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Monday, September 15th, 2014

(Re)Introducing the Spanner Lounge Chair With Arms

Becky

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We are so pleased to announce that we are carrying The Spanner Lounge Chair with Arms at Design Public. Originally created in 1950 by Russell Spanner (1916-1974), the award-winning chair has been out of production for more than 50 years. Gus*Design Group worked in collaboration with the Spanner family to revive this iconic chair, meticulously matching the materials, construction and details to the original chair.

The frame is constructed of  solid birch and curved birch plywood and the seat is 100% cotton woven strapping. During the design collaboration with the Spanner family, Gus*Design Group worked hard to match the finishes (both light and dark birch) and strapping colors (choice of green, red or black strapping):

Vintage Ad for Russell Spanner's Furniture

Today we’re talking with Joran Van Lange, the designer at Gus* Design Group who acted as design and production lead for the Spanner Lounge Chair reissue, to learn more about this exciting re-release.

How did you discover the work of Russell Spanner?
I first saw his work in a design lecture while I was in school.  His original designs show up occasionally here in Toronto at vintage and mid-century antique shops, so before we even knew Russell’s background story, we were familiar with the Russell Spanner “look”, which is very recognizable.

What drew you to the Spanner Chair in particular?
There’s something really positive and energetic about the lines and angles of the chair.  It’s bold without being too serious.

Which leads me to, what about its mid-century design still works so well today?

The design is relevant today for the same reasons it was relevant in the 1950s. At that time, North American cities were seeing an explosion of compact, post-war homes, which needed furniture that was smaller scale.  The movement toward condo and small space living in the last decade has meant that consumers are again looking for smaller, lighter furniture pieces.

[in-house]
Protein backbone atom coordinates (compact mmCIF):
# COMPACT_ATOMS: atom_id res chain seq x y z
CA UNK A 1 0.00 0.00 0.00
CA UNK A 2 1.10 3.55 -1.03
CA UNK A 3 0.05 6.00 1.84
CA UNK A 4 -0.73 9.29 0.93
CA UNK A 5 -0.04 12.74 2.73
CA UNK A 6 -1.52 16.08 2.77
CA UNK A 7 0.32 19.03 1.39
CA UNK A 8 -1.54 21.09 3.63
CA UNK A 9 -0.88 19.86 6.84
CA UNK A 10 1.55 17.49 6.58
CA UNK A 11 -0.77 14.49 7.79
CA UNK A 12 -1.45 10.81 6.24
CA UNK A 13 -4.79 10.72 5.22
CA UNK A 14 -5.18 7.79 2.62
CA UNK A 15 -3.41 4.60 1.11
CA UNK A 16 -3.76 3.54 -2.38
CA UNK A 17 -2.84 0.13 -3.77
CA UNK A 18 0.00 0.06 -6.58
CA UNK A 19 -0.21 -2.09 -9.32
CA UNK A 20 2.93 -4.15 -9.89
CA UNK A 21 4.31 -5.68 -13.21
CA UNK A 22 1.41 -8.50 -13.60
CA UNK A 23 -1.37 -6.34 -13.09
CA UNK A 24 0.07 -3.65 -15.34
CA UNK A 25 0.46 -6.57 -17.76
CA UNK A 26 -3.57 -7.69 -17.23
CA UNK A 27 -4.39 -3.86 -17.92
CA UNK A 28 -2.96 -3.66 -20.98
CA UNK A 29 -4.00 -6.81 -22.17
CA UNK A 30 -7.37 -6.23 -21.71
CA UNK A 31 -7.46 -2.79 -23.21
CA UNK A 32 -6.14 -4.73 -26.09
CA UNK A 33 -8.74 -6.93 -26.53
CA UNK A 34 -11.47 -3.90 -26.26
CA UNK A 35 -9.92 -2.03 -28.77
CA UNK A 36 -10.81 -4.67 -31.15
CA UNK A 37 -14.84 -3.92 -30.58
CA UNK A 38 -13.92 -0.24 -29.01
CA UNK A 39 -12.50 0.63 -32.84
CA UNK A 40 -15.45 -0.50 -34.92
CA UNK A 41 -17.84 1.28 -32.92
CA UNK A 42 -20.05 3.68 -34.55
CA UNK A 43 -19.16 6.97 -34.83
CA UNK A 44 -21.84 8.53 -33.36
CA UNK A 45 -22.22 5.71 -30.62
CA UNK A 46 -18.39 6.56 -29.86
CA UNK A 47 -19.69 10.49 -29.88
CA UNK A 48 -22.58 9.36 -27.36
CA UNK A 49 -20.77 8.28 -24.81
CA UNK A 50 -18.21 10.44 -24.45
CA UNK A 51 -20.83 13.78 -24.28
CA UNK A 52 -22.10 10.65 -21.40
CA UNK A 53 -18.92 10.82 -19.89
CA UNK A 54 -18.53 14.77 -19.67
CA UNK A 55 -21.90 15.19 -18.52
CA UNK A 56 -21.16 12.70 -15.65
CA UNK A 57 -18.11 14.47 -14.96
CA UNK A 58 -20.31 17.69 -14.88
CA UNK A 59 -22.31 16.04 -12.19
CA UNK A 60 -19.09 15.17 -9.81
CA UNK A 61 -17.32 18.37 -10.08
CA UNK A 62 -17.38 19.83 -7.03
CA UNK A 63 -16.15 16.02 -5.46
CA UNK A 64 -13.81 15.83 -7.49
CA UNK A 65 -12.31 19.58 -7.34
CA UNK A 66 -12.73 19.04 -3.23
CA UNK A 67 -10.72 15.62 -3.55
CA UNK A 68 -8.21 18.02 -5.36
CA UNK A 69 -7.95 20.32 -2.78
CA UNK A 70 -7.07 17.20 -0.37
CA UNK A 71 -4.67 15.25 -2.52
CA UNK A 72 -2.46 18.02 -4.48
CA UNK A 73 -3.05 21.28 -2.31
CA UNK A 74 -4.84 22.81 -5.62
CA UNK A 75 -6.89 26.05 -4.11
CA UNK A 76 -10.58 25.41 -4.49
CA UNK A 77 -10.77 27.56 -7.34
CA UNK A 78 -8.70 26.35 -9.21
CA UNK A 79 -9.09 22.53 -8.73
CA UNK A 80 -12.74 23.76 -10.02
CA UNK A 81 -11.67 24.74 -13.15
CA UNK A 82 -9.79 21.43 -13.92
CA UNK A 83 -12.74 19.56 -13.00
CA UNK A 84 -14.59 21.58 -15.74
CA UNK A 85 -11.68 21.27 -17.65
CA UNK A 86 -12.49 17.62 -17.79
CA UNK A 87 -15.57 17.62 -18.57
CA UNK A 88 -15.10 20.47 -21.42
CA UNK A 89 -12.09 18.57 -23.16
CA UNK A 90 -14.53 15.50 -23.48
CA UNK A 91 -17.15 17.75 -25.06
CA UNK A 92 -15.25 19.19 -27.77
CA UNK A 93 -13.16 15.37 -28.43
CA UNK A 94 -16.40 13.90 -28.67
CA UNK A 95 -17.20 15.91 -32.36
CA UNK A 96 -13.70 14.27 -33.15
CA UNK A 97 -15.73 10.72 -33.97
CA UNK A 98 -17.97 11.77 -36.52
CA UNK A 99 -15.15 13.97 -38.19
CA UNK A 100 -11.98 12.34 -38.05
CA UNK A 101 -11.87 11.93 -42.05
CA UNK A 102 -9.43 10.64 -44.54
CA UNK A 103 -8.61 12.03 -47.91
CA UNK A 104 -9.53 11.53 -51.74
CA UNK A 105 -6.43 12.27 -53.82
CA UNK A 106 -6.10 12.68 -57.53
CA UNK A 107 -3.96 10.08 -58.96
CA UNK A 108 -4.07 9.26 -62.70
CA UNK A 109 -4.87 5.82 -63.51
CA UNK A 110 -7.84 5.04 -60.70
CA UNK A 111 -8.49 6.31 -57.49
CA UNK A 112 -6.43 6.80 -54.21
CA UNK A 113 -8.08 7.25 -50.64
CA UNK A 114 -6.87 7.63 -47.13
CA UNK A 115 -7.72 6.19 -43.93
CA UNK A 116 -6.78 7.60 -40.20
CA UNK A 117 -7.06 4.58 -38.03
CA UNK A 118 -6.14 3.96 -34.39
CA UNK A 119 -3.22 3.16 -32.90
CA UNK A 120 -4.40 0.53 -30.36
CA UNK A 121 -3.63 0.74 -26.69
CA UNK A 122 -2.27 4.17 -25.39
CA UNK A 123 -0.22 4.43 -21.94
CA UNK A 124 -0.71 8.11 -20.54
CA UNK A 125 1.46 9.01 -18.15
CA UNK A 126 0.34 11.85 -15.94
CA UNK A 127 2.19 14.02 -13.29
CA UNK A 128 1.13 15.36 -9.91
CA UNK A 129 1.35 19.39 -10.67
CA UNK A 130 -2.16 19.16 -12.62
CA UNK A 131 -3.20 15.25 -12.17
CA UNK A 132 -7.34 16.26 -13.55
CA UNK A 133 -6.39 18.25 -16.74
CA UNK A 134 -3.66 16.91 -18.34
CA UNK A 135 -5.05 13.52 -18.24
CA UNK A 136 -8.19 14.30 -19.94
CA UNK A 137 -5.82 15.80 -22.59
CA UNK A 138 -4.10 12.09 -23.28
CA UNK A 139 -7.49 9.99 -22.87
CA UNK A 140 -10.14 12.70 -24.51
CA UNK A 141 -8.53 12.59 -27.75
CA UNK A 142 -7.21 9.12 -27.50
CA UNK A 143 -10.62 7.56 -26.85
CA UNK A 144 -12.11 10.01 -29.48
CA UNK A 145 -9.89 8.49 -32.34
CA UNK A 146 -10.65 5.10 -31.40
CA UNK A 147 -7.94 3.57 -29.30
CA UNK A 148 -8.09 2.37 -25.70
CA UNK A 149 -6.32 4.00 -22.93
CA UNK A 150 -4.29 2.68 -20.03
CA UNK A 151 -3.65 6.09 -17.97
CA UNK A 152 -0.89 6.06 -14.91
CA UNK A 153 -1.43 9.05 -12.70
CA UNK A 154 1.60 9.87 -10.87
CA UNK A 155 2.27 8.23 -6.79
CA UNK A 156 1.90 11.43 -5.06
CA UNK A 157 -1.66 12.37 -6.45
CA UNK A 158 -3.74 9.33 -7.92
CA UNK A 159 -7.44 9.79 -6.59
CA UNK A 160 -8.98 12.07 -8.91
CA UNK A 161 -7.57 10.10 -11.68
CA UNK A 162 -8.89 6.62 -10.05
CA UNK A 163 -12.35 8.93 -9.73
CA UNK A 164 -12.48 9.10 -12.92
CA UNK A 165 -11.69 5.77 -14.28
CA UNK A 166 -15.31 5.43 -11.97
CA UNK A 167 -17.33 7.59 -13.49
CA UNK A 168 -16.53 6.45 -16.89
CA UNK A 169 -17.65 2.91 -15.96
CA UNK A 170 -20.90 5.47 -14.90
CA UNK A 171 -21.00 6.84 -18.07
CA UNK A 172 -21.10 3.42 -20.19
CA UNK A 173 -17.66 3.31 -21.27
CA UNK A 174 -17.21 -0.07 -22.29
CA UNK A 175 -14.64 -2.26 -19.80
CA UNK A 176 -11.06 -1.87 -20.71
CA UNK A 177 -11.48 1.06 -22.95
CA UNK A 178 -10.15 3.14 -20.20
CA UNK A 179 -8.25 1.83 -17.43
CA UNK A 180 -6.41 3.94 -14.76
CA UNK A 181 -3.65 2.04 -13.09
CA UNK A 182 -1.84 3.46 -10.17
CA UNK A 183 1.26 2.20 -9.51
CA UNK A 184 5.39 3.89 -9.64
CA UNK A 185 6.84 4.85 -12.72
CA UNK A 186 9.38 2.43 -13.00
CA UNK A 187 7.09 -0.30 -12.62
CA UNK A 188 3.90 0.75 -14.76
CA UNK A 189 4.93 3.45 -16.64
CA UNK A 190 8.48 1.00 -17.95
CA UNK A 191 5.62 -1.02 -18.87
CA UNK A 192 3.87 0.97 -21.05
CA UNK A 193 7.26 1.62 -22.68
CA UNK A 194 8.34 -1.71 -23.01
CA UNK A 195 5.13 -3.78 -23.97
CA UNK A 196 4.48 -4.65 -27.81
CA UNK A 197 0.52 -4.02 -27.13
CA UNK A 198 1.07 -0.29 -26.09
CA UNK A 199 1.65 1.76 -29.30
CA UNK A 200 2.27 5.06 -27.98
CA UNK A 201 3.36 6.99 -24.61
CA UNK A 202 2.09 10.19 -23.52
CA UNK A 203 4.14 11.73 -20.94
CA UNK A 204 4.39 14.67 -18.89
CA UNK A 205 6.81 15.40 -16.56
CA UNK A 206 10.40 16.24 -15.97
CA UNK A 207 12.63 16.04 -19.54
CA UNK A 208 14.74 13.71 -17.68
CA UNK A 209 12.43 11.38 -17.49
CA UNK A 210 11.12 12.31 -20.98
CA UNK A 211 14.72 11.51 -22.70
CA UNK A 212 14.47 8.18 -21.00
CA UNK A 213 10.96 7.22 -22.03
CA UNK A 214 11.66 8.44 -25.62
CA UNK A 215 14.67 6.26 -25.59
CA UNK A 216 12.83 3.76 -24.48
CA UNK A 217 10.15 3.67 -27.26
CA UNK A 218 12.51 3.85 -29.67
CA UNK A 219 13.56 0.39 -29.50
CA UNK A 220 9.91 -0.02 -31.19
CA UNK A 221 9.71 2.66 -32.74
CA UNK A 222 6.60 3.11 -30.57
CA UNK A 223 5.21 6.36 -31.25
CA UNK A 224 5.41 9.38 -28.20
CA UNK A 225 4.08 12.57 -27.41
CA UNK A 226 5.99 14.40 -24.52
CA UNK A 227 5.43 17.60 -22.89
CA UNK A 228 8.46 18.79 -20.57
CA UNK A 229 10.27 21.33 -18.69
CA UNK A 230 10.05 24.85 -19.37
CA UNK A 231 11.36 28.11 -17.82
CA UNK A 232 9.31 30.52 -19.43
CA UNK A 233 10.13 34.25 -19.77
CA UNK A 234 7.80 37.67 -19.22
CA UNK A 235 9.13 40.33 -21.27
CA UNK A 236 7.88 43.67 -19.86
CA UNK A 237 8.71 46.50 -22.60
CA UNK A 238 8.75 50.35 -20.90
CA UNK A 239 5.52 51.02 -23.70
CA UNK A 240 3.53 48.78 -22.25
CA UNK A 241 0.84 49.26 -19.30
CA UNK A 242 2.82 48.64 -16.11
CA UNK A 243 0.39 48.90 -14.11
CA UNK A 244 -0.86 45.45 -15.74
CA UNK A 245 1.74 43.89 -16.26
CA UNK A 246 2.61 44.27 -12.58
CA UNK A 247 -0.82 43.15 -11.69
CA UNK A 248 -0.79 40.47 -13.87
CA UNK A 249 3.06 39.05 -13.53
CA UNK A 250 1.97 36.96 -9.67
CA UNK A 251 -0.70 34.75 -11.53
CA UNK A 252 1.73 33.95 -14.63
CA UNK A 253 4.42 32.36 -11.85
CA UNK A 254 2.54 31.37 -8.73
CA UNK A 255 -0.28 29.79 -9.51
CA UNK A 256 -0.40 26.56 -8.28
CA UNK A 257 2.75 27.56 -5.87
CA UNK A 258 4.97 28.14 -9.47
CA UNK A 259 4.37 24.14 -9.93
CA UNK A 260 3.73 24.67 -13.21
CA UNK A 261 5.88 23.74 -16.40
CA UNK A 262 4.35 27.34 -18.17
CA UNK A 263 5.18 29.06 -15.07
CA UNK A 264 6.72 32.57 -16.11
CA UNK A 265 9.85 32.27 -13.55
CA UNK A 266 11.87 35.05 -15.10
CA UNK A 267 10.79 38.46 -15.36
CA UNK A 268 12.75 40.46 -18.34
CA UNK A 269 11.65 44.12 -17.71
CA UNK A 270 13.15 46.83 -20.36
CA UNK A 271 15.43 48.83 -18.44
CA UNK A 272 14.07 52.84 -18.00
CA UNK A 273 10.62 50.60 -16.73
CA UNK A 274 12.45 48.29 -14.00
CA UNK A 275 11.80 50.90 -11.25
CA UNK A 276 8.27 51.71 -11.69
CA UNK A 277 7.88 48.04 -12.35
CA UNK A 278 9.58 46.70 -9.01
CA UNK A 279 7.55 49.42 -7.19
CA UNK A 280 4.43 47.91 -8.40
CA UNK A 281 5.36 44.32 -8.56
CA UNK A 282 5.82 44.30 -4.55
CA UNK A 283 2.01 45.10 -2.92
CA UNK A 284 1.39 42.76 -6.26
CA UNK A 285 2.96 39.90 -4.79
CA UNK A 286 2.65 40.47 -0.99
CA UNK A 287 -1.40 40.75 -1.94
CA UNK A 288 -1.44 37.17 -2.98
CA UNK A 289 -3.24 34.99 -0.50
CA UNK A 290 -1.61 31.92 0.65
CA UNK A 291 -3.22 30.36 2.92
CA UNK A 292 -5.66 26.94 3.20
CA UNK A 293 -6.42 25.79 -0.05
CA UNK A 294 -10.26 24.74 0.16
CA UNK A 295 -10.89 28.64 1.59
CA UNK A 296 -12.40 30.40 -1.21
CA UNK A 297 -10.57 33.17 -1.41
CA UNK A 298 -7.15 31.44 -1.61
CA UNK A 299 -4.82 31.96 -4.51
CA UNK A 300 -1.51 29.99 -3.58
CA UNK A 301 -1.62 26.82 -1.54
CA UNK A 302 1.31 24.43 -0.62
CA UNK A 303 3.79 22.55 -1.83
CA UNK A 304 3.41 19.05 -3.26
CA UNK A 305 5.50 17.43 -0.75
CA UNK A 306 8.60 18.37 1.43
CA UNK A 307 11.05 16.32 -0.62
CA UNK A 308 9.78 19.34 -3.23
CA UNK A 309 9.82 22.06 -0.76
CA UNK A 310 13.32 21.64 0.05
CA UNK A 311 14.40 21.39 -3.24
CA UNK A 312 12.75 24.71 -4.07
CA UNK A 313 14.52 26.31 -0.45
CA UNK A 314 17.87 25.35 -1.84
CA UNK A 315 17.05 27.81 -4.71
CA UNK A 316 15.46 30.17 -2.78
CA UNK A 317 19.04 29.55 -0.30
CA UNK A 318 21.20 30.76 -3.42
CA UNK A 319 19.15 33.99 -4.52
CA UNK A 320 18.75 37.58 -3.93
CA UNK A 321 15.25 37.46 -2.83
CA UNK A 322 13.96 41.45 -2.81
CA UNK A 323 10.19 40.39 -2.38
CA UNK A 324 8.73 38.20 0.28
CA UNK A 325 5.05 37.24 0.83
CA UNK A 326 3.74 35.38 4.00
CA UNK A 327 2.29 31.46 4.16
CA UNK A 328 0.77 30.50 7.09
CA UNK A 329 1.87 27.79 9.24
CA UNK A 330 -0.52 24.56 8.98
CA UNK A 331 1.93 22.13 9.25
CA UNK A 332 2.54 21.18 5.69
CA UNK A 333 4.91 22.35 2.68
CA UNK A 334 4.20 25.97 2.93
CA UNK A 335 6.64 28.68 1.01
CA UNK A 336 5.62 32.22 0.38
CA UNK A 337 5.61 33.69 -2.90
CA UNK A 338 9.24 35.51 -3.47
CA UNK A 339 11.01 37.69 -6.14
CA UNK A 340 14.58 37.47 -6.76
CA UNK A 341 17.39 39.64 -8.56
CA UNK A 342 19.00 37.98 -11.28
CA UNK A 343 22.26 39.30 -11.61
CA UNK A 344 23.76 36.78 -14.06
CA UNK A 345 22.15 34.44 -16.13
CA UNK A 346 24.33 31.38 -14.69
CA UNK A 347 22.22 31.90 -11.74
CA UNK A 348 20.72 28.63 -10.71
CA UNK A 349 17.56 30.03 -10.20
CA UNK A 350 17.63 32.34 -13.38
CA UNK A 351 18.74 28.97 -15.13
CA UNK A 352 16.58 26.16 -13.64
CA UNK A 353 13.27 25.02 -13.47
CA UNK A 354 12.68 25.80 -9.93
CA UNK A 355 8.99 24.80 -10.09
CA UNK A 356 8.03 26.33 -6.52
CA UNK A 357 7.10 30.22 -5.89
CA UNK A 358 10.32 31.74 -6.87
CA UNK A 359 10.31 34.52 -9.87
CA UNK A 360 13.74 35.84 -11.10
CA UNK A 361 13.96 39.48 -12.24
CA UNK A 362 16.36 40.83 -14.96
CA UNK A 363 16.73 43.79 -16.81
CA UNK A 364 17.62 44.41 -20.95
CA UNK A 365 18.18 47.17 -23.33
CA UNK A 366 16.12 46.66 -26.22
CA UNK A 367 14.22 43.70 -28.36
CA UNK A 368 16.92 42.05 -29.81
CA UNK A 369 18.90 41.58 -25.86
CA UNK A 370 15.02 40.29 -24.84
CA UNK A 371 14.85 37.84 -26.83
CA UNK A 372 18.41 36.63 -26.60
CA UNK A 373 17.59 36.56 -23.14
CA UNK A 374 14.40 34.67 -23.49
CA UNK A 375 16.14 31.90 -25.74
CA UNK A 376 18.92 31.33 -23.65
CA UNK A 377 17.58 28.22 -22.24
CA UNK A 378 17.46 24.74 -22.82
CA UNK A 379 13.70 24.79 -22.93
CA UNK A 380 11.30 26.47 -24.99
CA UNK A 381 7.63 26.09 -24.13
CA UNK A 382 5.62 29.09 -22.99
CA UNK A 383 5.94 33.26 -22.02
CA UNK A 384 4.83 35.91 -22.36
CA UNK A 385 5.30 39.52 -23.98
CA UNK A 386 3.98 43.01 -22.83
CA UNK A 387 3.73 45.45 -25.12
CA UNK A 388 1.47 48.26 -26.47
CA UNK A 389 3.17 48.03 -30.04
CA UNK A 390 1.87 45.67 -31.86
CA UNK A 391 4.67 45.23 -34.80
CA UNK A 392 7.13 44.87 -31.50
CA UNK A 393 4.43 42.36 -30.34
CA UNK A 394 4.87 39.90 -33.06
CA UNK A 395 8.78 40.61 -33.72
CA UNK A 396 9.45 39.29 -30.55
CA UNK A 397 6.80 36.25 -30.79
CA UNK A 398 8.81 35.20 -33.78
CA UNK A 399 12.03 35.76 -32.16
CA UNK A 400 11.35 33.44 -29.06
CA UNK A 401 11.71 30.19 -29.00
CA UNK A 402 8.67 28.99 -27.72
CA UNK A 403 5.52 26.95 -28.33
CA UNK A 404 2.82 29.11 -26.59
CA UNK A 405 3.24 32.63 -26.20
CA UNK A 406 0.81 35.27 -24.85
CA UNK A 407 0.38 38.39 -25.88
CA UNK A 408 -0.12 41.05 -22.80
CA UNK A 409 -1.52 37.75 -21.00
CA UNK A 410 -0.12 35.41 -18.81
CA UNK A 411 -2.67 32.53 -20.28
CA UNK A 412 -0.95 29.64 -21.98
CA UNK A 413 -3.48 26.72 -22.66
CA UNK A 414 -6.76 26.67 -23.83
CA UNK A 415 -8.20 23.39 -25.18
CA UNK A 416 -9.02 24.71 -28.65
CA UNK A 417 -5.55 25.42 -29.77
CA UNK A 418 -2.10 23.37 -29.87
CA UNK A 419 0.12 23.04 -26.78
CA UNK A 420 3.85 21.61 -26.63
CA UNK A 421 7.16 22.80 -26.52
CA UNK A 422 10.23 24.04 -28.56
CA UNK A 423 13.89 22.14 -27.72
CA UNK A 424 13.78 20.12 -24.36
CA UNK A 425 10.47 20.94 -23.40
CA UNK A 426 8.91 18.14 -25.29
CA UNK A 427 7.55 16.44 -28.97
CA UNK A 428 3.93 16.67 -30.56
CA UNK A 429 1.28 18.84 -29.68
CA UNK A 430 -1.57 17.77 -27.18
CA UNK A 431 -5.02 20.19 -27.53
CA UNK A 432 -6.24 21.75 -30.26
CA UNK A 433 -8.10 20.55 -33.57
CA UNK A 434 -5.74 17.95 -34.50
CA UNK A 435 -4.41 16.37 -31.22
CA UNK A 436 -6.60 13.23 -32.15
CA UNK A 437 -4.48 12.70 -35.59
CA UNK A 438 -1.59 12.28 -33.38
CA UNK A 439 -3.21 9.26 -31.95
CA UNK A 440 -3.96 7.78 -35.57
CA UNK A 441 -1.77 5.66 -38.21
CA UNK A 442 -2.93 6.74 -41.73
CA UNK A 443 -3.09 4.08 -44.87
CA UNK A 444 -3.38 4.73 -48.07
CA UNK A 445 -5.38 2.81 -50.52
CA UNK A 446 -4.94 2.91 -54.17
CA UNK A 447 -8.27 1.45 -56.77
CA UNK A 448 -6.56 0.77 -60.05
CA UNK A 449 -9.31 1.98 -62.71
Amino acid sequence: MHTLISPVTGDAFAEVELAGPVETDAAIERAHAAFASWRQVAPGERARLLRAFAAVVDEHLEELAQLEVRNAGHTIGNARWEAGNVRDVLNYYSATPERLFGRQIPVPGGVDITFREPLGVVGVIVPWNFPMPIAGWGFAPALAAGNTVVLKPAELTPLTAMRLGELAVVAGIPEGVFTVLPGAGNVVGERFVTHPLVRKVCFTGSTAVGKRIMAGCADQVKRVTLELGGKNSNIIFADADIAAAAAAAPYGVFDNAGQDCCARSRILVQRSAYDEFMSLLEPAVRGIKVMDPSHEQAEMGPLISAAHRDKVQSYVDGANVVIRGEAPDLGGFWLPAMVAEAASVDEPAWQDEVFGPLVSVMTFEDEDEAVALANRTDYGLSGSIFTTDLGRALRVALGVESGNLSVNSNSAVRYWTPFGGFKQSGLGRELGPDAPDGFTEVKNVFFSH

Aesthetically, the chair embodies the mid-century tradition of leaving components and hardware in plain view.  Nothing is hidden by panels or upholstery.  There’s a transparency in that which people appreciate.

What is the history of the chair?

The Lounge Chair was designed by Russell while he was working as foreman at his family’s woodworking factory.  It’s believed that he used some of the jigs and parts of other industrial products to form the basic components for the Lounge Chair.  As an example, the frame for the seat shares the same proportions and joinery as the industrial battery boxes which the factory produced at the time.

Where are the reproductions produced?

We felt that because this chair was originally designed and produced in Toronto, it was important to carry on that legacy and produce the re-issue here as well.

Did you learn anything new about design and production from the process of putting the Spanner Chair back into production?


We realized once we began to dissect the original chair that there are some very sophisticated joinery details going on.  Everything must be manufactured perfectly in order for the design to work.

It works beautifully.

Purchase a Spanner Lounge Chair with Arms at Design Public

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Sunday, August 31st, 2014

Labor Day Sale: Don’t Miss the Chance to Save!

Becky

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In case you’re not on our email list, you should know, we’re having a big fat …

(a few pesky little exemptions apply)

You have through midnight, EST on Labor Day 2014 (that’s September 1st to those of you who are having a little too much fun to keep track this weekend) to save 15% on almost everything at Design Public.

I am using this uncharacteristically big font so that you don’t miss out.

So have a fun browse now, go toast up some s’mores, catch some fireworks, sleep on it and order up your goods tomorrow. Just use the coupon code LABORDAY14 during checkout to get your discount.

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Monday, August 25th, 2014